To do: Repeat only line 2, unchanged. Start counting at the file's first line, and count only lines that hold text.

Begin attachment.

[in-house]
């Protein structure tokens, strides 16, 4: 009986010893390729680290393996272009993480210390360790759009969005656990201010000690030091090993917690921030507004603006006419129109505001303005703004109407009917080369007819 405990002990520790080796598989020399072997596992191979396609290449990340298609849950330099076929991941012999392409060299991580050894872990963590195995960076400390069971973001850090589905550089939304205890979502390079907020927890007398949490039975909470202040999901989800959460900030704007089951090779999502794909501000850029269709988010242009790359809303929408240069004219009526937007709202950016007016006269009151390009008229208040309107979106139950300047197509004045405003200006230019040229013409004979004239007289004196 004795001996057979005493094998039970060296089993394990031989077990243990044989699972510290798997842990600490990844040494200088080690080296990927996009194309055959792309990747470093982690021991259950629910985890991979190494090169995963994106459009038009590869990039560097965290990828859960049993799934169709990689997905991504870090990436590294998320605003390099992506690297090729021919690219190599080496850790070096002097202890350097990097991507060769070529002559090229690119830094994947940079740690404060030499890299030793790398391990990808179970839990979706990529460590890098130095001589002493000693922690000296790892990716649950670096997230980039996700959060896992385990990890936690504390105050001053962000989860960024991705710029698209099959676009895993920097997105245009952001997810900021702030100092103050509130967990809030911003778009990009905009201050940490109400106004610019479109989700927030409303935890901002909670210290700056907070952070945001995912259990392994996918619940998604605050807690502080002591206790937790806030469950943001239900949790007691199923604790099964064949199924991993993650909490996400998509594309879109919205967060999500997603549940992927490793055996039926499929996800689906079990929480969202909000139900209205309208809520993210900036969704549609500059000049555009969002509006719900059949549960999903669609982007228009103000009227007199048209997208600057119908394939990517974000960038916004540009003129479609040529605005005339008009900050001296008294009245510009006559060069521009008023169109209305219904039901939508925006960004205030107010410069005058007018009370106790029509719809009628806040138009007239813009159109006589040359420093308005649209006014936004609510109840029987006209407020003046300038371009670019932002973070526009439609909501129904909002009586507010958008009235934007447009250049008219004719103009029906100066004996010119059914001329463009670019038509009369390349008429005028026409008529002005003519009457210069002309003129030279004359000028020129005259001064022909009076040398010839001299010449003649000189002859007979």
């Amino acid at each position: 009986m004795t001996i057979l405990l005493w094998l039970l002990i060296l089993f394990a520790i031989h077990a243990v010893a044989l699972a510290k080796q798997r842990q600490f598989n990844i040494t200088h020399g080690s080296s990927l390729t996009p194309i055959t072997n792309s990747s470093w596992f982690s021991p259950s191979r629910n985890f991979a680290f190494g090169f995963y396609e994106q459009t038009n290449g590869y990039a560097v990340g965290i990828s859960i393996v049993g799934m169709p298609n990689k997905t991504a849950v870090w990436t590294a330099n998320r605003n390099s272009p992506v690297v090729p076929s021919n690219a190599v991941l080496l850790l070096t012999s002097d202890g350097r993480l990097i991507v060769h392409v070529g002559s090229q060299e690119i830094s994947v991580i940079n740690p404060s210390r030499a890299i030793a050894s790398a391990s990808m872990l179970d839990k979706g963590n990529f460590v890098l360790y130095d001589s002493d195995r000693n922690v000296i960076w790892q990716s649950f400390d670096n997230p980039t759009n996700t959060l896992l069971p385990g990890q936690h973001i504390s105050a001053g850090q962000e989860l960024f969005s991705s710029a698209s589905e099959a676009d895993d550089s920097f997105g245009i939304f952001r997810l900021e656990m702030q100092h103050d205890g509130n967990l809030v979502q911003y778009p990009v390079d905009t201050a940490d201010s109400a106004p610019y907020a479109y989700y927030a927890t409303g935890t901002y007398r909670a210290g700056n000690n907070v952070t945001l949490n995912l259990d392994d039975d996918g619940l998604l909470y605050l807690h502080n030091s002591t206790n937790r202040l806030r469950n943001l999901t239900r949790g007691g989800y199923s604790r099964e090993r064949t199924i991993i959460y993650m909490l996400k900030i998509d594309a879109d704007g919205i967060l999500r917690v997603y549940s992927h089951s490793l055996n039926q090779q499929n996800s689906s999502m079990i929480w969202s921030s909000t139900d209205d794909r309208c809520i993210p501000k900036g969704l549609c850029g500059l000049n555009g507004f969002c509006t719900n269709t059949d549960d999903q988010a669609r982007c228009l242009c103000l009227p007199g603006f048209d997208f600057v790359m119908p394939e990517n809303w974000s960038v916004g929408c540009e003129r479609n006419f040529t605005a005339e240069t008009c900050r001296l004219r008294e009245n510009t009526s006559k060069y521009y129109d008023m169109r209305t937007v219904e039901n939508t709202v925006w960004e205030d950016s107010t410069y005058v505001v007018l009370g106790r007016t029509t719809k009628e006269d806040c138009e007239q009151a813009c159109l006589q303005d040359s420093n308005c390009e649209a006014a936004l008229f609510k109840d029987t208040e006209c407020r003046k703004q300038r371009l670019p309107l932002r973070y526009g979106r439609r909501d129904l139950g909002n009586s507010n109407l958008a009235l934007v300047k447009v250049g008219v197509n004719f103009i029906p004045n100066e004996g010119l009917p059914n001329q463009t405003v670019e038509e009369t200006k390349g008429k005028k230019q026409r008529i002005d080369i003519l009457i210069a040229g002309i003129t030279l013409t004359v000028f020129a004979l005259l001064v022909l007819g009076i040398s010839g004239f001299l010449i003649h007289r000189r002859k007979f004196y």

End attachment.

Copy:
């Protein structure tokens, strides 16, 4: 009986010893390729680290393996272009993480210390360790759009969005656990201010000690030091090993917690921030507004603006006419129109505001303005703004109407009917080369007819 405990002990520790080796598989020399072997596992191979396609290449990340298609849950330099076929991941012999392409060299991580050894872990963590195995960076400390069971973001850090589905550089939304205890979502390079907020927890007398949490039975909470202040999901989800959460900030704007089951090779999502794909501000850029269709988010242009790359809303929408240069004219009526937007709202950016007016006269009151390009008229208040309107979106139950300047197509004045405003200006230019040229013409004979004239007289004196 004795001996057979005493094998039970060296089993394990031989077990243990044989699972510290798997842990600490990844040494200088080690080296990927996009194309055959792309990747470093982690021991259950629910985890991979190494090169995963994106459009038009590869990039560097965290990828859960049993799934169709990689997905991504870090990436590294998320605003390099992506690297090729021919690219190599080496850790070096002097202890350097990097991507060769070529002559090229690119830094994947940079740690404060030499890299030793790398391990990808179970839990979706990529460590890098130095001589002493000693922690000296790892990716649950670096997230980039996700959060896992385990990890936690504390105050001053962000989860960024991705710029698209099959676009895993920097997105245009952001997810900021702030100092103050509130967990809030911003778009990009905009201050940490109400106004610019479109989700927030409303935890901002909670210290700056907070952070945001995912259990392994996918619940998604605050807690502080002591206790937790806030469950943001239900949790007691199923604790099964064949199924991993993650909490996400998509594309879109919205967060999500997603549940992927490793055996039926499929996800689906079990929480969202909000139900209205309208809520993210900036969704549609500059000049555009969002509006719900059949549960999903669609982007228009103000009227007199048209997208600057119908394939990517974000960038916004540009003129479609040529605005005339008009900050001296008294009245510009006559060069521009008023169109209305219904039901939508925006960004205030107010410069005058007018009370106790029509719809009628806040138009007239813009159109006589040359420093308005649209006014936004609510109840029987006209407020003046300038371009670019932002973070526009439609909501129904909002009586507010958008009235934007447009250049008219004719103009029906100066004996010119059914001329463009670019038509009369390349008429005028026409008529002005003519009457210069002309003129030279004359000028020129005259001064022909009076040398010839001299010449003649000189002859007979």